I don't recall having any "educational" toys as a kid, and I'm fine with that because educational toys are stupid. There was nothing worse than hearing people say, "Want to go to the toy store?" and then they go to Zany Brainy. Ugh....Awful.
As a result of only having cool toys, I don't know much about the various ones designed to teach children, but I do recall one specifically. One which was featured in the blockbuster Steven Spielberg film, E.T. The Extra-Terrestrial. Texas Instrument's Speak & Spell.
Even as I put this post together, I was stunned by how many variations had been released between its inception in 1979 and today. Not only that, but by how many different "branding" versions there were. I never knew until I started looking into this that there was Math, Reading and (UK Exclusive) Writing versions.
For today's post, I'm going to be looking at the 1979 to 1988 era, and for the most part, just the actual devices, and not the the cartridges. However, in doing so, I will be focusing in specifically on 1982.
Speak & Spell was launched in 1978, and with it came a slew of modules for use with the basic unit. These included, but again, are not show, Vowel Power, Super Stumpers 4 - 6, Super Stumpers 7 - 8, Basic Builders, and Mighty Verbs.
In addition to its United States, or North America release, the basic unit also got distributed in the United Kingdom. However, only two of the modules were distributed for the latter; Vowel Power and Mighty Verbs.
The "console" became such a successful educational tool that by 1980, Texas Instruments began expanding on the product. They not only reissued the original Speak & Spell, this time with a red banner at the top left of the package, but also included all new modules; Homonym Heroes, Noun Endings, Magnificent Modifiers, and Vowel Ventures.
Texas Instruments also branched out into two all new units in the "speak" series with Speak & Read, and Speak & Math.
Though the units served their purpose as educational toys during these noted years, 1982 would bring it to the forefront in a big way, when it was not only featured in the blockbuster film, E.T. The Extra-Terrestrial, but utilized heavily to advance the story.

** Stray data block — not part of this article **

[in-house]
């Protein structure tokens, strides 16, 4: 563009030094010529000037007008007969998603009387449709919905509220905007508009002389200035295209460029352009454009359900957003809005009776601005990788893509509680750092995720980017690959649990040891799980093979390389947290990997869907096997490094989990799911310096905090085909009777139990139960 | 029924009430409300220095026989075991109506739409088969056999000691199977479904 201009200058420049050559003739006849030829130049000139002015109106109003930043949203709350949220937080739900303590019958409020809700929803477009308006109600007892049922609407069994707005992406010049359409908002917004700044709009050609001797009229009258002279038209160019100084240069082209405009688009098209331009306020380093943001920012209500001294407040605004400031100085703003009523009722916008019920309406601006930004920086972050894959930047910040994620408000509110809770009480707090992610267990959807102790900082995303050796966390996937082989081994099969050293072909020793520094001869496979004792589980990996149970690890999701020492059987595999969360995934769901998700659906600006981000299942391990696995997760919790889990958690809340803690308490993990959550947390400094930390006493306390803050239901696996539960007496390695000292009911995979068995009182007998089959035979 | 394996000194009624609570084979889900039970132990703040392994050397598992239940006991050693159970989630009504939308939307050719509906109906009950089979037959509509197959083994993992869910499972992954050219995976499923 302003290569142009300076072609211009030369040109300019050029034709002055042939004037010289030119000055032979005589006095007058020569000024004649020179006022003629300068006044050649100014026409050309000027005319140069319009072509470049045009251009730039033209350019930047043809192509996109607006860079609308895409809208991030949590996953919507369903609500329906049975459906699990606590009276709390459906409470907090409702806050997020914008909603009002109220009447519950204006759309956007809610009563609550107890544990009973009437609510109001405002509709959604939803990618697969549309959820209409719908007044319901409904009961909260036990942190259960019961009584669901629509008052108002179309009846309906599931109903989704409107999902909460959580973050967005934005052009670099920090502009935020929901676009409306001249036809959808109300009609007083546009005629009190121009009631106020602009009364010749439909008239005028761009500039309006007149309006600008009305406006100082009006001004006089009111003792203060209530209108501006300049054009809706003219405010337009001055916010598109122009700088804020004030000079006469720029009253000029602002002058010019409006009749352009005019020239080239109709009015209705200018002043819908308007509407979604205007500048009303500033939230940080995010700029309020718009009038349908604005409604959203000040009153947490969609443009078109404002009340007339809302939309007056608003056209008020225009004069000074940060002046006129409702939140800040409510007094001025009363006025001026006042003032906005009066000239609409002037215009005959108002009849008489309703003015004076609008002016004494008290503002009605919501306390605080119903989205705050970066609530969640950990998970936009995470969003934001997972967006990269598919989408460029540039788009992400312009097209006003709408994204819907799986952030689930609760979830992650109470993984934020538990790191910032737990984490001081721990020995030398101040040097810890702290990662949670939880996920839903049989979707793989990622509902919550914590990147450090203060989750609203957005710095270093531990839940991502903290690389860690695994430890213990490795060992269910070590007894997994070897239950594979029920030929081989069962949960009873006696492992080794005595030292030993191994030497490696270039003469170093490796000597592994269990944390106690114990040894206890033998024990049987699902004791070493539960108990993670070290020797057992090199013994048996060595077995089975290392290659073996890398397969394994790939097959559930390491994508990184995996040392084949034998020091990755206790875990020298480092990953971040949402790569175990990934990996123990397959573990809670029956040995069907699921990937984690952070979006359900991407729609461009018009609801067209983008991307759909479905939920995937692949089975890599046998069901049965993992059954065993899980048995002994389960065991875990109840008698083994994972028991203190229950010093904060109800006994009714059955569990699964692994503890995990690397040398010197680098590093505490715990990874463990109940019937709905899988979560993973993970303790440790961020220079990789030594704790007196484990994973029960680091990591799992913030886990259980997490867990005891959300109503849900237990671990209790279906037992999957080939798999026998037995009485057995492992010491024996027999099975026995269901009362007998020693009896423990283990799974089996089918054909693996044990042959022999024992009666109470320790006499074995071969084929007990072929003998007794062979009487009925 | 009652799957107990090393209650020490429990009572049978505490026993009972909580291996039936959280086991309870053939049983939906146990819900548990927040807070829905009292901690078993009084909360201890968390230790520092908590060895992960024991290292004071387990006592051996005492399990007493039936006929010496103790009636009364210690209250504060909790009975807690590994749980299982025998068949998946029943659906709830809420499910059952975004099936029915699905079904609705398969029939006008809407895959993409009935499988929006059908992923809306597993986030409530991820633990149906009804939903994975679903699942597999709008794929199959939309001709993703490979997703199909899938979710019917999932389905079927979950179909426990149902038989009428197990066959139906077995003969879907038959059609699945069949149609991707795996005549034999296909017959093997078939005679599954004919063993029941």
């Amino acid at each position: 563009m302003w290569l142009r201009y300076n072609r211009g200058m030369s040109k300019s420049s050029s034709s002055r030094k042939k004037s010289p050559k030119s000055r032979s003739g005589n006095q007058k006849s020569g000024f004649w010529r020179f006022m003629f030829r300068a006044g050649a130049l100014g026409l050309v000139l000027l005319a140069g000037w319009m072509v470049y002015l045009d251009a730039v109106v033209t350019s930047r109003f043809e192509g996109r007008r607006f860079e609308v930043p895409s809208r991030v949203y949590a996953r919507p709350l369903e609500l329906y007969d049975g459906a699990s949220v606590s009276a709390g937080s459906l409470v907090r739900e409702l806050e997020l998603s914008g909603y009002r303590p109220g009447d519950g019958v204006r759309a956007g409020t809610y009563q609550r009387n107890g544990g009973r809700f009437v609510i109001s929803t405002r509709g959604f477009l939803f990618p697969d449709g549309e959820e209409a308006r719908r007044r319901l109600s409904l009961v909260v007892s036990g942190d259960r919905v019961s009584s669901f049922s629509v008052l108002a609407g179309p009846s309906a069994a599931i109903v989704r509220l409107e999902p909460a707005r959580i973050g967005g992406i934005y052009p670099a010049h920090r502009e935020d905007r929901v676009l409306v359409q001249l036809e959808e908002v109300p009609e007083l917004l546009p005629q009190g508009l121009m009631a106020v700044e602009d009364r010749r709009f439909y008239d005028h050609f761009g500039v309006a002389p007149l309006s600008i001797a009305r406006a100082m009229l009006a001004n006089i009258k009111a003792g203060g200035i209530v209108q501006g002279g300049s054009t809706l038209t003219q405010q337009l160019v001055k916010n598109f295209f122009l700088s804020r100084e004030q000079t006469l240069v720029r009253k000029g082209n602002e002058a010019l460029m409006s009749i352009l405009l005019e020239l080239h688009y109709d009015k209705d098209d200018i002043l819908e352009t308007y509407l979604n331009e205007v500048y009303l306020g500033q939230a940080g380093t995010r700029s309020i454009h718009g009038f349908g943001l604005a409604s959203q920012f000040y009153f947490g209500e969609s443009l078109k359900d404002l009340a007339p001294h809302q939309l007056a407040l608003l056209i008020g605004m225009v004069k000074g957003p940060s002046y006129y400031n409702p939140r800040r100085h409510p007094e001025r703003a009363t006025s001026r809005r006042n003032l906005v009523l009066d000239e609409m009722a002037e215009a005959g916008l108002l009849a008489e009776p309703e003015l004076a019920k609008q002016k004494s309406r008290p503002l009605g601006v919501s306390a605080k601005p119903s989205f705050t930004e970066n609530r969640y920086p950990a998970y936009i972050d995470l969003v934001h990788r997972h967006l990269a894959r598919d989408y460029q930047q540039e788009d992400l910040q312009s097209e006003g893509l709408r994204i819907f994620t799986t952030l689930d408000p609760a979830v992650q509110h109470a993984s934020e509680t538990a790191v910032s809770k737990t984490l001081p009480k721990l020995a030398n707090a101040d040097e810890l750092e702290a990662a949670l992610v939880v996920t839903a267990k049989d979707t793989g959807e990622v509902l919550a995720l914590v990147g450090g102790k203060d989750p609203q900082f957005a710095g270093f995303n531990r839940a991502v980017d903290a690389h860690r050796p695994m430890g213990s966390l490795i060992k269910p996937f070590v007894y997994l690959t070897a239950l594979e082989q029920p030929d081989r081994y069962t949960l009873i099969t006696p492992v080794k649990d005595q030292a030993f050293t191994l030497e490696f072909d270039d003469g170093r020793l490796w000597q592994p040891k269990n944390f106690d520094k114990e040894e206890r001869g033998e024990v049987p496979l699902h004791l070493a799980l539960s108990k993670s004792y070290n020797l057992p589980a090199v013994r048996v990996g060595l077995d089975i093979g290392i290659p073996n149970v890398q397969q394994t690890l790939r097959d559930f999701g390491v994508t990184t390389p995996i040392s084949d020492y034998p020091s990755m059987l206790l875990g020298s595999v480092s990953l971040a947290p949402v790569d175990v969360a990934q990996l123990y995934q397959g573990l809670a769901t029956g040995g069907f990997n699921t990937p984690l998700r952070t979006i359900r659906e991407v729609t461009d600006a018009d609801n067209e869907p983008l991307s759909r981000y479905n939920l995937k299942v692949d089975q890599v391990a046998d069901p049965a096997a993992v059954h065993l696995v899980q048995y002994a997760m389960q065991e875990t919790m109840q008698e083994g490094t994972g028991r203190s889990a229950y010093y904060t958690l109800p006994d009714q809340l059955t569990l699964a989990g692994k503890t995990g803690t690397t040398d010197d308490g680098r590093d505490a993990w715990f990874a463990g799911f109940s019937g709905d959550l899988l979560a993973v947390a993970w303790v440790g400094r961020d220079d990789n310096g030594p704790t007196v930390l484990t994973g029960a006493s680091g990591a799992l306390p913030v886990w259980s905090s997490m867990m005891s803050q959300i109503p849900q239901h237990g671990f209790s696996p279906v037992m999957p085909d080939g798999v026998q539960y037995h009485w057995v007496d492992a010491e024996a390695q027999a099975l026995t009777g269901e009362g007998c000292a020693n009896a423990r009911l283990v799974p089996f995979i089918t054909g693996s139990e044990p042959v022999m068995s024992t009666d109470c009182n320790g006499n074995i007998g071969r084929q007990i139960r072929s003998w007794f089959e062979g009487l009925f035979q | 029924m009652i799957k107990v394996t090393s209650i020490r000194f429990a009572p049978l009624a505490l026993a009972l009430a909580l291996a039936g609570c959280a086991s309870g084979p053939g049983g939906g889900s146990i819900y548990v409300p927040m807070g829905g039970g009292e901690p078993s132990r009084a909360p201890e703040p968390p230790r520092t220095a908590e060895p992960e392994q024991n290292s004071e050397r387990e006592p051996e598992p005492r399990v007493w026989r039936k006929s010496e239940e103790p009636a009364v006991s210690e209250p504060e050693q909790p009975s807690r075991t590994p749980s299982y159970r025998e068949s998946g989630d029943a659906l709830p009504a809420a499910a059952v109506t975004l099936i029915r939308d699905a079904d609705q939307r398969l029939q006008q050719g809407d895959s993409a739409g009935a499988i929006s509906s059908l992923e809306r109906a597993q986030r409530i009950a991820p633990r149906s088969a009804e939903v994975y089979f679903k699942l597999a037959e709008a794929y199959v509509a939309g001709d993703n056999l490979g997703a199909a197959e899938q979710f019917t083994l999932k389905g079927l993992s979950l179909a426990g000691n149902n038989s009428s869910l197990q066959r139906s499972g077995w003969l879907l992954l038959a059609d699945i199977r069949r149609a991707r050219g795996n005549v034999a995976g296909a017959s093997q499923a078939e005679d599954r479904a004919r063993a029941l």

Now obviously, E.T. is a stupid movie that is ultimately pointless thanks to the gaping plot hole in the film. I've talked about it before, but I'll sum it up again. When E.T. lift's Elliot's bike into the air for the iconic flying scene, the entire weight of the film comes crashing down. If E.T. could fly, why did he stand on the ground to be left behind by the very slow ship lifting off at the beginning? Just fly up to it, pop open a hatch, in, gone, done.
Despite the poor film writing, Texas Instruments made sure to cash in on the Speak & Spell's cameo appearance. This first began with a sticker being adhered to boxes in noting that this was the toy as seen in the film.
What's interesting about this is that Texas Instrument also slapped the label on the Speak & Read and Speak & Math, neither of which were in the film.
Texas Instruments would then double down on this advertising opportunity by releasing not only an E.T. boxed basic unit, but also a module, which I will show, entitled, E.T. Fantasy Module.
I don't honestly know if this helped to sell more Speak & Spell's in 1982, but if nothing else, the boxes are cool, and nostalgic E.T. fan's dream come true for fun and unique products to hunt down.
TI followed up this release with the redesigned Speak & Spell Compact, however the unit didn't sell well, and was ultimately recolored and shuffled off to the UK, where the majority of the stock was sold.
In addition to this, the UK also saw the exclusive release of the Speak & Write Compact. France also received the exclusive Speak & Math Compact. However, due to their limited releases, I was not able to obtain a sufficient photo of the boxes to post here.
There wouldn't be a "new" package design for the Speak series until 1984, when Texas Instruments released these very colorful iterations. It's funny how they incorporated a bunch of children on the box with the unit, as if it were some form of group activity, or video game console.
What's interesting to note is that if there were any new modules released during this time, nobody seems to have a list of them. Did TI really try to float these based on just the original ones? I honestly don't know.
The 80's saw one final release for the Speak & Spell, this time with the newly designed Super edition.
Super Speak & Spell, released in 1987, featured all sorts of upgrades, such as all new buttons and a new display. Additionally, the unit was designed with a flip cover, making it more sleek and mature. There was however one drawback to this. The new design also featured slimmer module cartridges, meaning all the older ones were not compatible with it. A Super Speak & Math followed this release in 1990.
Since then, Texas Instruments has released classic versions of their Speak & Spell unit throughout the past decades. However, in this growing age of digital learning, Smart devices and other such handheld items that many children have at their fingertips, I can't help but feel that it's more so as a nostalgic nod, aimed at the adult collector, versus a child. Much like the calculator, there's really no reason for its existence other than to serve as memories of a time long gone.
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